US20070005253A1 (en) *  20050603  20070104  Alexandre Fornel  Method for updating a geologic model by seismic and production data 
US20070055536A1 (en) *  20040830  20070308  Caveny William J  Methods of treating subterranean formations using well characteristics 
WO2008036982A1 (en) *  20060922  20080327  Schlumberger Canada Limited  System and method for performing oilfield simulation operations 
US20080103743A1 (en) *  20061030  20080501  Schlumberger Technology Corporation  System and method for performing oilfield simulation operations 
US20080140369A1 (en) *  20061207  20080612  Schlumberger Technology Corporation  Method for performing oilfield production operations 
US20080154564A1 (en) *  20061207  20080626  Kashif Rashid  Method for optimal lift gas allocation 
US20080162099A1 (en) *  20061229  20080703  Schlumberger Technology Corporation  Bayesian production analysis technique for multistage fracture wells 
US20080161942A1 (en) *  20061227  20080703  Schlumberger Technology Corporation  Oilfield analysis system and method 
WO2008083011A1 (en) *  20061229  20080710  Schlumberger Canada Limited  Method and system for altering pore pressure in a fracturing operation 
US20080172272A1 (en) *  20070117  20080717  Schlumberger Technology Corporation  Method of performing integrated oilfield operations 
US20080236814A1 (en) *  20070402  20081002  Roddy Craig W  Use of microelectromechanical systems (mems) in well treatments 
US20080289875A1 (en) *  20040903  20081127  The Robert Gordon University  Method and System for the Design of an Oil Well 
US20090012765A1 (en) *  20070702  20090108  Schlumberger Technology Corporation  System and method for performing oilfield simulation operations 
GB2457395A (en) *  20061207  20090819  Logined Bv  A method for performing oilfield production operations 
US20090260880A1 (en) *  20080418  20091022  Thambynayagam R K  Method for determining a set of net present values to influence the drilling of a wellbore and increase production 
US20100042458A1 (en) *  20080804  20100218  Kashif Rashid  Methods and systems for performing oilfield production operations 
US20100051266A1 (en) *  20070402  20100304  Halliburton Energy Services, Inc.  Use of MicroElectroMechanical Systems (MEMS) in Well Treatments 
US20100088082A1 (en) *  20081006  20100408  Schlumberger Technology Corporation  Multidimensional data repository for modeling oilfield operations 
US20100155142A1 (en) *  20080418  20100624  Schlumberger Technology Corporation  System and method for performing an adaptive drilling operation 
US20100185427A1 (en) *  20090120  20100722  Schlumberger Technology Corporation  Automated field development planning 
US20100318337A1 (en) *  20061030  20101216  Bailey William J  Method, apparatus and system for modeled carbon sequestration 
US20100325075A1 (en) *  20080418  20101223  Vikas Goel  Markov decision processbased support tool for reservoir development planning 
US20100332442A1 (en) *  20080421  20101230  Vikas Goel  Stochastic programmingbased decision support tool for reservoir development planning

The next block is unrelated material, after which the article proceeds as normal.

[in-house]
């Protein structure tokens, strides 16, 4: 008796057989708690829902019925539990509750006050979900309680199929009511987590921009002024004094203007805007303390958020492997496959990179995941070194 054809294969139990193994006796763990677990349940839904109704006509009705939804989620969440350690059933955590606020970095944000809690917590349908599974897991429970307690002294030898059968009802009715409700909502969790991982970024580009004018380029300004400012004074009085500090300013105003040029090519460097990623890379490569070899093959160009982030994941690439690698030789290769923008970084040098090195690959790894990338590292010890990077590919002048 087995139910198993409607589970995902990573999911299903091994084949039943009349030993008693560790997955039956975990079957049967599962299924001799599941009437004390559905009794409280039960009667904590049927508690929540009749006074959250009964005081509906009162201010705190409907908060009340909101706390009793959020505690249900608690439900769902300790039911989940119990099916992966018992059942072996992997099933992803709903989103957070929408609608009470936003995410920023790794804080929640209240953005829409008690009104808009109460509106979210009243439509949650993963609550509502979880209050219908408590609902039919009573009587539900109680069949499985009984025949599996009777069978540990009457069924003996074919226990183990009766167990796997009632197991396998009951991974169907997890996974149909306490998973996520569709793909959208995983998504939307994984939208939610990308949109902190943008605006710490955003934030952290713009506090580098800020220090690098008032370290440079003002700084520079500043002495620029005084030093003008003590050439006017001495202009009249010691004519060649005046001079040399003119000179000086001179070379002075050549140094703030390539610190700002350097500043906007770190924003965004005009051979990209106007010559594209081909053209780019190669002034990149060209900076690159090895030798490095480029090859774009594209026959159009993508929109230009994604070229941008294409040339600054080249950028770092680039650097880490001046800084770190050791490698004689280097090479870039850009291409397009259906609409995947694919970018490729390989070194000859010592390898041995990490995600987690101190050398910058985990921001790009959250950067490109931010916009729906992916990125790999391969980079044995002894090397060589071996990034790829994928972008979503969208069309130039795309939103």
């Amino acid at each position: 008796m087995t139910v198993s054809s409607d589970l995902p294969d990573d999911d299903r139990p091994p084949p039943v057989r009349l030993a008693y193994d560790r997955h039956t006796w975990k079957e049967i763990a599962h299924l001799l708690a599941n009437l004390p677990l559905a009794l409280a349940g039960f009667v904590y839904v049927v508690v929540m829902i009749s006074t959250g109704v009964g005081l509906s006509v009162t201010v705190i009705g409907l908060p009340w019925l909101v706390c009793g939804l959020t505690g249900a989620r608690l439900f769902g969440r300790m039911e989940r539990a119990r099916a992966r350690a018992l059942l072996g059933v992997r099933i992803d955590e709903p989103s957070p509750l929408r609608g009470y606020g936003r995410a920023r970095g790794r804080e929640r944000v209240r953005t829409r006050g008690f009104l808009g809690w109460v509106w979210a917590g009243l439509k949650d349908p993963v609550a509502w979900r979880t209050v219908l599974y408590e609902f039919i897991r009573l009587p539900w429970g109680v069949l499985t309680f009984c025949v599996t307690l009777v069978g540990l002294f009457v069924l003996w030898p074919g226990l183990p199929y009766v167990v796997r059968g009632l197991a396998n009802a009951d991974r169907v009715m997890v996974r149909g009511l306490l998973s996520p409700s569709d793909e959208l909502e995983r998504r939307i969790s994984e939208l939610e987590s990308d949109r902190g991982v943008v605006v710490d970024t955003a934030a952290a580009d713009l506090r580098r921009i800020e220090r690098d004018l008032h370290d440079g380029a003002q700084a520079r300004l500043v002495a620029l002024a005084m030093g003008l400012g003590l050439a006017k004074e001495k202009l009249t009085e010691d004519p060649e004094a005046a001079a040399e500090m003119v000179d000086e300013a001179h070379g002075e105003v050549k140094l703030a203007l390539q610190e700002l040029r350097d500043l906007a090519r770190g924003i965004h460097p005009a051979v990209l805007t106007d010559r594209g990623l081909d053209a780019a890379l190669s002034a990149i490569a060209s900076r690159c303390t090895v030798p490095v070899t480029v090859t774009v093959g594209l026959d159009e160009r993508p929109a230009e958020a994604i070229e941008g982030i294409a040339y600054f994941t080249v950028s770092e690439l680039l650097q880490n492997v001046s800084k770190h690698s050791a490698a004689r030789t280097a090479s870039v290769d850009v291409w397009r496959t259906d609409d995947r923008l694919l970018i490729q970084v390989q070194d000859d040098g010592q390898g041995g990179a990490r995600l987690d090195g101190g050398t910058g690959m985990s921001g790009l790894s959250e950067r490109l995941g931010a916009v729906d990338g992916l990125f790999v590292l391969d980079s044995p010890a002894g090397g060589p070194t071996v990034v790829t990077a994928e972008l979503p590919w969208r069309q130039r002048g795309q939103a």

US20110022363A1 (en) *  20080417  20110127  Furman Kevin C  Robust optimizationbased decision support tool for reservoir development planning 
US20110178833A1 (en) *  20100120  20110721  International Business Machines Corporation  Developing an optimal long term electricity generation capacity resource plan under a carbon dioxide regulatory regime 
US20110187556A1 (en) *  20070402  20110804  Halliburton Energy Services, Inc.  Use of MicroElectroMechanical Systems (MEMS) in Well Treatments 
US20110186290A1 (en) *  20070402  20110804  Halliburton Energy Services, Inc.  Use of MicroElectroMechanical Systems (MEMS) in Well Treatments 
US20110192597A1 (en) *  20070402  20110811  Halliburton Energy Services, Inc.  Use of MicroElectroMechanical Systems (MEMS) in Well Treatments 
US20110192594A1 (en) *  20070402  20110811  Halliburton Energy Services, Inc.  Use of MicroElectroMechanical Systems (MEMS) in Well Treatments 
US20110192592A1 (en) *  20070402  20110811  Halliburton Energy Services, Inc.  Use of MicroElectroMechanical Systems (MEMS) in Well Treatments 
US20110192598A1 (en) *  20070402  20110811  Halliburton Energy Services, Inc.  Use of MicroElectroMechanical Systems (MEMS) in Well Treatments 
US20110192593A1 (en) *  20070402  20110811  Halliburton Energy Services, Inc.  Use of MicroElectroMechanical Systems (MEMS) in Well Treatments 
US20110199228A1 (en) *  20070402  20110818  Halliburton Energy Services, Inc.  Use of MicroElectroMechanical Systems (MEMS) in Well Treatments 
US20110238392A1 (en) *  20081216  20110929  Carvallo Federico D  Systems and Methods For Reservoir Development and Management Optimization 
US20110276514A1 (en) *  20100504  20111110  International Business Machines Corporation  Evaluating the quality and riskrobustness of an energy generation capacity resource plan under inherent uncertainties in energy markets and carbon regulatory regime